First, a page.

By moving four desks together, students can interact with each other but can still easily turn their heads to face the board and teacher.


Before reading or writing about a particular topic e.g. transport, get the students in their groups to think up all the words and/or ideas they know and write them onto one piece of paper (cars, trains, dangerous drivers, petrol, pollution, I like riding my bicycle etc). This helps to prepare them for the coming activity: they have predicted words they may be reading or come up with ideas and lexis they can use in their writing, and very importantly they are able to see what they already know and teach each other words they have in their personal lexicons. It also allows for some time in the lesson that is relaxed and not teacher-centered.


This is also good before students read or write about a topic. It can also be used to recycle language previously encountered by students and may be a nice way to finish a lesson.

Either write a statement on the board or dictate it to the students and give them a time limit (especially if you are worried about noise levels or spending too much time away from the book) to discuss their ideas about the statement.

e.g. Children spend too much time watching television.

Students have an opportunity to exchange ideas and practise their English in a relatively unstructured but meaningful way.

Problem solving

Teenagers enjoy the challenge of such activities:

  • Dictate the following list: a box of matches, a ball of string, a knife, a radio, enough tinned food for 3 days, aspirins, a hammer and nails, a warm coat, a picture of your family and a gun.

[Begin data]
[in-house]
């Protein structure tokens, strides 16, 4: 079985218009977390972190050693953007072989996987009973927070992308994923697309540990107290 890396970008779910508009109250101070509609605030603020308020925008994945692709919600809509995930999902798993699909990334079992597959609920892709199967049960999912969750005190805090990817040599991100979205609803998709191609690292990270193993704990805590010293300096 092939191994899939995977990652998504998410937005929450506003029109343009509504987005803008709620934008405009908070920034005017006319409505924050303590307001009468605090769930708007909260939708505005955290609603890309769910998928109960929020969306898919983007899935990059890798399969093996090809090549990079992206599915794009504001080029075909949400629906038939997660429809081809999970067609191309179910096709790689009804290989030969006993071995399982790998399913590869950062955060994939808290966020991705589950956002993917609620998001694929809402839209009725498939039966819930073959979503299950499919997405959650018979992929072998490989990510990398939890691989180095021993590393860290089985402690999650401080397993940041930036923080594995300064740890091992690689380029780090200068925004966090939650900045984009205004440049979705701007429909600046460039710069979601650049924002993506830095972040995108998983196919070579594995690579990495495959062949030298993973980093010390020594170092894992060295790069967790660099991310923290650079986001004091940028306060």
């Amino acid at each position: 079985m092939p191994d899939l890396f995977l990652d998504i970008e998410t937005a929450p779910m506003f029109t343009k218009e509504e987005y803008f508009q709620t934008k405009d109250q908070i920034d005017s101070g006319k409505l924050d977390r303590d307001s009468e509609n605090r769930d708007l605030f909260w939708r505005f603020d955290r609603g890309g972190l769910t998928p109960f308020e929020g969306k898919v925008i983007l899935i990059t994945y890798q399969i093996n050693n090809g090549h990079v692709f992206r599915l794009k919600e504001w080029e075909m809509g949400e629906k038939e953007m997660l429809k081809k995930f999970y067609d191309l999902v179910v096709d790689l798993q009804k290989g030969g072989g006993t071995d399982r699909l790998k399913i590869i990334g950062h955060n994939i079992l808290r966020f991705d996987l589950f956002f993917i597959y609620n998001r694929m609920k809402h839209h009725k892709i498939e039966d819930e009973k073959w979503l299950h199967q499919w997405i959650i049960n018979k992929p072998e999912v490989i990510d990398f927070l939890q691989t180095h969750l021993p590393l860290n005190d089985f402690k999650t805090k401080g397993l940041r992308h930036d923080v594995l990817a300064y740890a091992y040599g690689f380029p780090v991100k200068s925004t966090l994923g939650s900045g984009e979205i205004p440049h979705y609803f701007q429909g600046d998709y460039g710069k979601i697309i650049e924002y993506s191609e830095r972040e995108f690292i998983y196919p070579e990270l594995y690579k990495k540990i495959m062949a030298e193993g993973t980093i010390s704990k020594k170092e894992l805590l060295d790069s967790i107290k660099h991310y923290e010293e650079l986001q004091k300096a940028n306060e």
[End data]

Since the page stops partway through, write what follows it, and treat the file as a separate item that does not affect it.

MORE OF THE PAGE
• Explain that in their groups they have been shipwrecked and are on a desert island. There is fresh water on this island, trees and probably dangerous wild animals.
  • They must decide together which THREE of the articles on the list they would choose to have with them and be ready to explain why.

This kind of activity makes them think and many teenagers like the challenge. It also encourages exchange of ideas (encourage the use of expressions like ‘What do you think?’) and variety of vocabulary and structures.

Role play

Children of all ages like role plays. They can be used to recycle and consolidate previously learnt language and to practise real life communications in English.

For example, if the class has been studying food vocabulary in their course book, the groups could role play a visit to a local restaurant, with one student being the waiter and the other three a family visiting the restaurant. Students could design the menus before the role play.

For older students it can be valuable for them to role play family situations where there is tension between adults and teens. While in the role of parents or teachers, they are forced to see a situation for the other person’s perspective. They can also have a lot of fun.